Proposal for school employees on agenda at tonight's meeting
By Kaitlin Mayhew -- email@example.com
WOODSTOCK -- The Shenandoah County School Board has proposed a one-time bonus of sorts to employees, which will go into effect officially if it is approved by the Board of Supervisors tonight.
The School Board voted 6-0 Thursday to give each full- and part-time employee a bonus of 2 percent of their overall salaries.
The funds will be taken from a leftover balance from 2010 that is a mixture of "over revenue, under expenditure and special budget carryover," according to School Board documents.
The finance committee as well as the board considered several options for using the balance and how to most effectively distribute it among public school employees. Options included giving bonuses only to full-time employees, or giving a larger amount to teachers and a smaller amount to other employees.
The School Board approved the blanket 2 percent bonus recommended by the finance committee.
"I looked into some of the other options and I think this would probably be the best option to go with at this time," said board Chairman Gary L. Rutz, who represents District 4.
School employees have gone without raises of any kind for three years, "and going on a fourth," Rutz said.
Because of this, Karen S. Whetzel, the District 1 representative, agreed and said she thought it was important to get the money out to the employees as soon as possible.
"Whenever we have a committee I try to go with that committee's recommendation whenever I can," she said. "There may have been different options that each of us may have preferred individually, but those may have taken a longer period of time to work out."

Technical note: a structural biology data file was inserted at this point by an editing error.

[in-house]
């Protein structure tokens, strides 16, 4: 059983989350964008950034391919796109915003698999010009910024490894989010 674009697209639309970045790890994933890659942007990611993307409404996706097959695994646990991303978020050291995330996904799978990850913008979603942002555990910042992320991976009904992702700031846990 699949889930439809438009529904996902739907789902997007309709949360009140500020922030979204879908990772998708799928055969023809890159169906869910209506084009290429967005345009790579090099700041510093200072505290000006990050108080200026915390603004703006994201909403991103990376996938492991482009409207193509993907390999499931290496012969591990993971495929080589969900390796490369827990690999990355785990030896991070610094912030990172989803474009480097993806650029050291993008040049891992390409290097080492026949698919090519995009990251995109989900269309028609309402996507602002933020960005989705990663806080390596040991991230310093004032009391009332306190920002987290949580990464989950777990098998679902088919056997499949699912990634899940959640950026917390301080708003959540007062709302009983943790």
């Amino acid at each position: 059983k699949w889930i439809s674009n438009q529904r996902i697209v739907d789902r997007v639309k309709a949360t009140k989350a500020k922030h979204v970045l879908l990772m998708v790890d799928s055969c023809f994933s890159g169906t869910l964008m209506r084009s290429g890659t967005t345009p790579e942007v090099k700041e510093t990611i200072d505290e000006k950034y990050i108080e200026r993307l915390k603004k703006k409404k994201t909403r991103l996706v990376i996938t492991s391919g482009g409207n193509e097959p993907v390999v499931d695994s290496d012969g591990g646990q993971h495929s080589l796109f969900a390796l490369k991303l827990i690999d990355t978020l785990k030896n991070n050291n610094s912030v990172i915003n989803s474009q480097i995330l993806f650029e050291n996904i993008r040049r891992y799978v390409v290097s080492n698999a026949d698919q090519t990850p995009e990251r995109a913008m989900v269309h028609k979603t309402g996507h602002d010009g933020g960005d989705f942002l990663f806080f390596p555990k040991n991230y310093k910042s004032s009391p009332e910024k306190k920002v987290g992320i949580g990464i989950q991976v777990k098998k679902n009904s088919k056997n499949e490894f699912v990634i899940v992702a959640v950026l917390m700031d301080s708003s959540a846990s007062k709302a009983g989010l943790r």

Irving L. Getz, the District 5 representative, said when he first saw the proposal he thought there may have been better options.
"My first inclination was to give the teachers a little more money and then take what was leftover and divide it amongst the other employees," he said. "Or to divide it equally among everybody."
He said one thing to consider with the 2 percent increase for everyone is that those with the higher salaries are going to get more money.
However, he thought the urgency of getting money out to the employees soon made it worth passing the proposal as-is.
"We are now prepared if the board of supervisors passes it, and I feel sure that they will," he said "We want to get it out to everyone before the Christmas holidays."